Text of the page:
For this sketch I used: black Strathmore 400 Artagain paper, 8”x 8”, white and black Conte’pastel pencils and a blending stump. Brightness was slightly decreased after scanning.
Telescope: 10 inch f/ 5.7 Dobsonian and 6mm eyepiece 241x
Date: 11-2-2007 11:40-12:40 UT
Temperature: 0°C (32°F)
Clear, calm
Seeing: Antoniadi III
Co longitude: 115.4°
Lunation: 22.3 days
Illumination: 43.6 %

Frank McCabe


Note to visitors: Frank dedicated this stunning sketch to Rich Handy last week in the Cloudy Nights sketching forum. Thank you Frank. I’m sure we all echo your wish that Rich have a speedy rebuild and return home.

Jeremy


A Cluster on the Doorstep of the Trifid

M21


M21
By Wade Corbei

This is an Open Cluster found in Sagittarius that contains a lot of stars of varying magnitudes, and lies close to M20 (Trifid Nebula). According to my notes, this OC was completed over the course of two evenings due in part to its location in the sky. It slipped behind some trees to my south on the first night, so I had to finish the sketch the following evening. Total sketching time at the EP was, I believe, approximately 1.5 hours.

A nice OC that fills up the entire FOV in a low-power EP.


An Equestrian Prom

Solar Prominence

This is a sequence of the large prominence on the NW limb. I was so mesmerized by it that I wish I could have spent the entire day observing it. If you look closely, you can see a prancing Arabian horse in the prominence.

I used black Strathmore Artagain paper with a combination of white Conte’ pencil for the brighter, more dramatic areas and white Prang pencil for the fainter, whispy areas. I softened the black background in Photoshop to try and erase the splotchiness of the black paper as it took away from the faintest sections of the prominences.

Erika


The Eye of the Coppery Orb

Mars

Mars
Terrestrial Planet
By Eric Graff
Parks Astrolight EQ6 • 6″ f/6 Newtonian Reflector
7.5mm Parks Gold Series Plössl + 2x Barlow • 240x, 13′ FoV
30 September 2007 • 12:30-13:00 UT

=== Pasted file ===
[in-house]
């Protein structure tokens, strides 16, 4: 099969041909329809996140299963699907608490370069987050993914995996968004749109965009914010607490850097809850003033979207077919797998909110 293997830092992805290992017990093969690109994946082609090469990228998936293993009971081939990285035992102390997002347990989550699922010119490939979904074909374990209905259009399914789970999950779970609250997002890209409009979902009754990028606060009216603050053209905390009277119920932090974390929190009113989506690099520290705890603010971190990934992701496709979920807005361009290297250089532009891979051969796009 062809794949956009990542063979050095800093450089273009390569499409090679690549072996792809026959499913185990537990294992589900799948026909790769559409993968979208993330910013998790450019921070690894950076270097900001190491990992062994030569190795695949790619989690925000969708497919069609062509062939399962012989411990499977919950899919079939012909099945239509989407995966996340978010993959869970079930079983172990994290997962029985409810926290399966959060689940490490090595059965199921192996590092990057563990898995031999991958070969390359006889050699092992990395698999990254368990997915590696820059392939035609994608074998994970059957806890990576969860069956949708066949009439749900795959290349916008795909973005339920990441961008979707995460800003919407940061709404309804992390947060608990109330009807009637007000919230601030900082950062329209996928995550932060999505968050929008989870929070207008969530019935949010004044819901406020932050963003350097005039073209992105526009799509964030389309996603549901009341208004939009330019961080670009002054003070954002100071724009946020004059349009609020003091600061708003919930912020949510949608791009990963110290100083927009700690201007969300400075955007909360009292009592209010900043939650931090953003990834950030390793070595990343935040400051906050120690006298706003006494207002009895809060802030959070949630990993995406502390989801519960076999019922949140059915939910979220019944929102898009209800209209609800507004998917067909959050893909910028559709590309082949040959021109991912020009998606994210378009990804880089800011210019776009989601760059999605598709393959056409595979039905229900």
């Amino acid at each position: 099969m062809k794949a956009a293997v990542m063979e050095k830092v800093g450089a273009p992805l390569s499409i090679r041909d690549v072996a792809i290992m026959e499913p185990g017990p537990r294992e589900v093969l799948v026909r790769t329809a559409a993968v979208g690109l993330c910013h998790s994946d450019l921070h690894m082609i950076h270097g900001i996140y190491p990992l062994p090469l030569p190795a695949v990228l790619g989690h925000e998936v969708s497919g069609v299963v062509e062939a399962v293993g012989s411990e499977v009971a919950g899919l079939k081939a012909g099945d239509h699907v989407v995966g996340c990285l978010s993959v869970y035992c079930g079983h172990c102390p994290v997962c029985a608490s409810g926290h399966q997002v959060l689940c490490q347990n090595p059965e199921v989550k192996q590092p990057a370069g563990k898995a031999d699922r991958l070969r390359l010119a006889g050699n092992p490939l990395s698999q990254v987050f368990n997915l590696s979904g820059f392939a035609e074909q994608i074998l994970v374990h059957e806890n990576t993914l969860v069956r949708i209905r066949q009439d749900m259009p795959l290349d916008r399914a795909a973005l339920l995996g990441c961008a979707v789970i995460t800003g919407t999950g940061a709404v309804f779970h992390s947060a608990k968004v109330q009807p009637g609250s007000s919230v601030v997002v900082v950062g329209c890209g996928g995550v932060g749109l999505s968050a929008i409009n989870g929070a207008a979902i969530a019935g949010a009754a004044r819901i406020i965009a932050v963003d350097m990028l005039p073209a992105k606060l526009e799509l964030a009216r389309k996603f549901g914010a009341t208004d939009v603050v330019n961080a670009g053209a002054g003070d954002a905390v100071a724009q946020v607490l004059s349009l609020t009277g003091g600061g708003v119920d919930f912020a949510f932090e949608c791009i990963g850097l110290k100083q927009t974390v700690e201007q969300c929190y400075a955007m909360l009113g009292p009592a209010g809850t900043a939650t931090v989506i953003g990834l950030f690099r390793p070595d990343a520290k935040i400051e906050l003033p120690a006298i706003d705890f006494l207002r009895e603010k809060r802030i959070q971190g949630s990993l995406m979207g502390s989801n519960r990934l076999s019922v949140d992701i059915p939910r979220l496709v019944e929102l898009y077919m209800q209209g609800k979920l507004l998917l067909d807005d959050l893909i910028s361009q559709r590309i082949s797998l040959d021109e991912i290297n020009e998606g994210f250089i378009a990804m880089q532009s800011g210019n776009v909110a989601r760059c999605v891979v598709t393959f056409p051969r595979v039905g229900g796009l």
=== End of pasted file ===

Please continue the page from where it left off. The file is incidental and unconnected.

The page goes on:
The December 2007 opposition of Mars will pale in comparison to the very favorable oppositions of 2003 and 2005, achieving a maximum angular diameter of 15.9″ on 18 December 2007. On the other hand, it will not appear this large again until the opposition of 2016; also, unlike the previous two favorable oppositions, the Red Planet rides high over the northern crest of the ecliptic, placing it nearly overhead as it crosses the meridian for northern hemisphere observers.

On 30 September 2007, the Martian disk measures a mere 9.6″ and still shows a strong gibbous phase (the disk is 87% illuminated). The central meridian (CM) at the time of observation was approximately 110°. The principal Martian surface features identified during this observation include the dusky circular feature Solis Lacus drifting toward the terminator and the dark band of Mare Sirenum emerging from the limb. The Tharsis plateau, home of Mars’ mighty shield volcanoes occupies the relatively featureless golden plain near the center of the disk. Bright patches were detectable in the vicinity of both the north and south poles; I’m not sure whether these are the actual polar ice caps or “polar hoods” which are atmospheric mists associated with the evaporation of the caps. A few other patches of haze were detected around the southern limb.